Most Americans have a less-than-perfect diet, which is high in calories, short on nutrients, and the majority are not getting enough fiber in their diet. A recent study showed that dietary fiber can cause a shift the populations of the beneficial bacteria in the gut, reducing the risk of colon cancer, type II diabetes, and other diseases. This study from the University of Illinois demonstrated that two specific functional fibers may also have the potential to assist in weight loss when made part of a long-term diet.

Researchers used whole-genome sequencing to explore the full range of bacterial genomic information in the gut after fiber supplementation. This new information is helping the researchers to understand more about the functional capabilities of the bacteria in the gut when these fibers are consumed as part of a regular diet.

Researchers at the University of Illinois said the most surprising thing in the recent study was a shift in the Bacteroidetes:Firmicutes ratio toward more Bacteroidetes. This is something the researchers had not seen previously. However, some functional laboratories have been testing this ratio for years. There are two predominant bacterial groups in the gastrointestinal tract, Bacteroidetes and Firmicutes. Firmicutes (Bacillus, Clostridium, and Lactobacillus) are very efficient at metabolizing plant polysaccharides into monosaccharides and short-chain fatty acids. In addition, this group also secretes a compound that increases lipoprotein lipase in adipocytes, resulting in increased storage of these fats. The Bacteroidetes group (Bacteroides and Prevotella) not as efficient at this function. Therefore, the balance of these two groups can significantly affect the accumulation of fat stores in the body.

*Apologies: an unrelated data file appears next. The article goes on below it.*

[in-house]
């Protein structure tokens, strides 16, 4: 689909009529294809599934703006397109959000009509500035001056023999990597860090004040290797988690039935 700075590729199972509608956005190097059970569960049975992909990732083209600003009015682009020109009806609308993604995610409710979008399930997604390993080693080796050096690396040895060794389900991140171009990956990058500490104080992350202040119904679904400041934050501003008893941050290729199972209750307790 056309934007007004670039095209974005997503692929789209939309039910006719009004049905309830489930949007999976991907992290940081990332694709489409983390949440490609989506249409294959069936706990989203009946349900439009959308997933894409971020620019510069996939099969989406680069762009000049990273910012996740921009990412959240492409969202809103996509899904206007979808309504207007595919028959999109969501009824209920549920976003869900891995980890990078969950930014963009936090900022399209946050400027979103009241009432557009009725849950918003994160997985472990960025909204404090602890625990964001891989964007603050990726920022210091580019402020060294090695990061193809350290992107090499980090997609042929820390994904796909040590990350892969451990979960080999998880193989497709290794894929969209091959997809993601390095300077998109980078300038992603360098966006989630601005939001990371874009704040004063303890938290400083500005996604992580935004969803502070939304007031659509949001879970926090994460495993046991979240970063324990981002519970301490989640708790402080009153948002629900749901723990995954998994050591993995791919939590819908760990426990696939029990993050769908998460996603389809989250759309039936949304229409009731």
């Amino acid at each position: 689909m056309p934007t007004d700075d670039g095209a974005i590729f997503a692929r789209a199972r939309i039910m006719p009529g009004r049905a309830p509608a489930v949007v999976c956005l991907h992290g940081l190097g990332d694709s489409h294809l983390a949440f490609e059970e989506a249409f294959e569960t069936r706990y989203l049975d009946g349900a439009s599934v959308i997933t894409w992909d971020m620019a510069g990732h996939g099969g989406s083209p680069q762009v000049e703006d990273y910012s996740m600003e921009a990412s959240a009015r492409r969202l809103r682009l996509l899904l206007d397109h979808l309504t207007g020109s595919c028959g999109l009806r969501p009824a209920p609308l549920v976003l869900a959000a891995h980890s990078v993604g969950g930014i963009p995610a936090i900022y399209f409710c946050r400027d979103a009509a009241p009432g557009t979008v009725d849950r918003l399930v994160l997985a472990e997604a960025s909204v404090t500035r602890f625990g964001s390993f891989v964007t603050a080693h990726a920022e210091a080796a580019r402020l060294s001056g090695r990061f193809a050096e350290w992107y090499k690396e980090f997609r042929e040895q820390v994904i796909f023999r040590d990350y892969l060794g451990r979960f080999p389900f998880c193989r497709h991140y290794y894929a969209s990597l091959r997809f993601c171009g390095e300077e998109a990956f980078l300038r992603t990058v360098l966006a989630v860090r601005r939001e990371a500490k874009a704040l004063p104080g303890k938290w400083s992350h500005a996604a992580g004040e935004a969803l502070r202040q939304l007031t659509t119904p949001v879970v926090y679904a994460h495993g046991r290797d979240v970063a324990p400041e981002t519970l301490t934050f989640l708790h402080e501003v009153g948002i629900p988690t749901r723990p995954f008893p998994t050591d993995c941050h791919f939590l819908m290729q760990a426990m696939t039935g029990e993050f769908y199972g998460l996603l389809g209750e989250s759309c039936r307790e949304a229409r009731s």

Previous research has indicated that obesity has a microbial component that alters the caloric extraction from ingested food. If you have more Bacteroidetes, the individual tends to be leaner. High Firmicutes:Bacteroidetes ratios have been known to increase the caloric extraction from food and these individuals tend to be more obese. This ties together the importance of dietary fiber and weight loss. We also see this with short chain fatty acids (SCFA) on patient stool profiles. Low levels of SCFAs tend to be associated with low levels of beneficial bacteria. When patients introduce pre-biotics or increase their dietary fiber intake by consuming fruits and vegetables, the beneficial bacteria and SCFAs both increase.

In their previous study, there were significant shifts in the gut bacterial populations with fiber supplements. However, when the supplements were discontinued, the bacteria populations seemed to go back to where they started. If people make changes to their diet to have a healthier gut, they need to make it a lifestyle.

Only 10 percent of Americans meet their daily fiber needs of 25 to 38 grams per day, with most only eating 12 to 14 grams per day. More and more research is demonstrating that the food we eat affect what bacteria populations we have in our gut. The concept of the microbiota being linked to obesity is exciting. By simply consuming more fiber or using specific pre- and probiotic therapies, we can significantly affect microbial populations. As a result, we can balance these “fat bugs” and improve weight loss.


H. D. Holscher, J. G. Caporaso, S. Hooda, J. M. Brulc, G. C. Fahey, K. S. Swanson. Fiber supplementation influences phylogenetic structure and functional capacity of the human intestinal microbiome: follow-up of a randomized controlled trial. American Journal of Clinical Nutrition, 2014; DOI: 10.3945/%u200Bajcn.114.092064

Laboratory Evaluations for Integrative and Functional Medicine/Richard S. Lord and J. Alexander Bralley. P. 450.

Sharing is caring!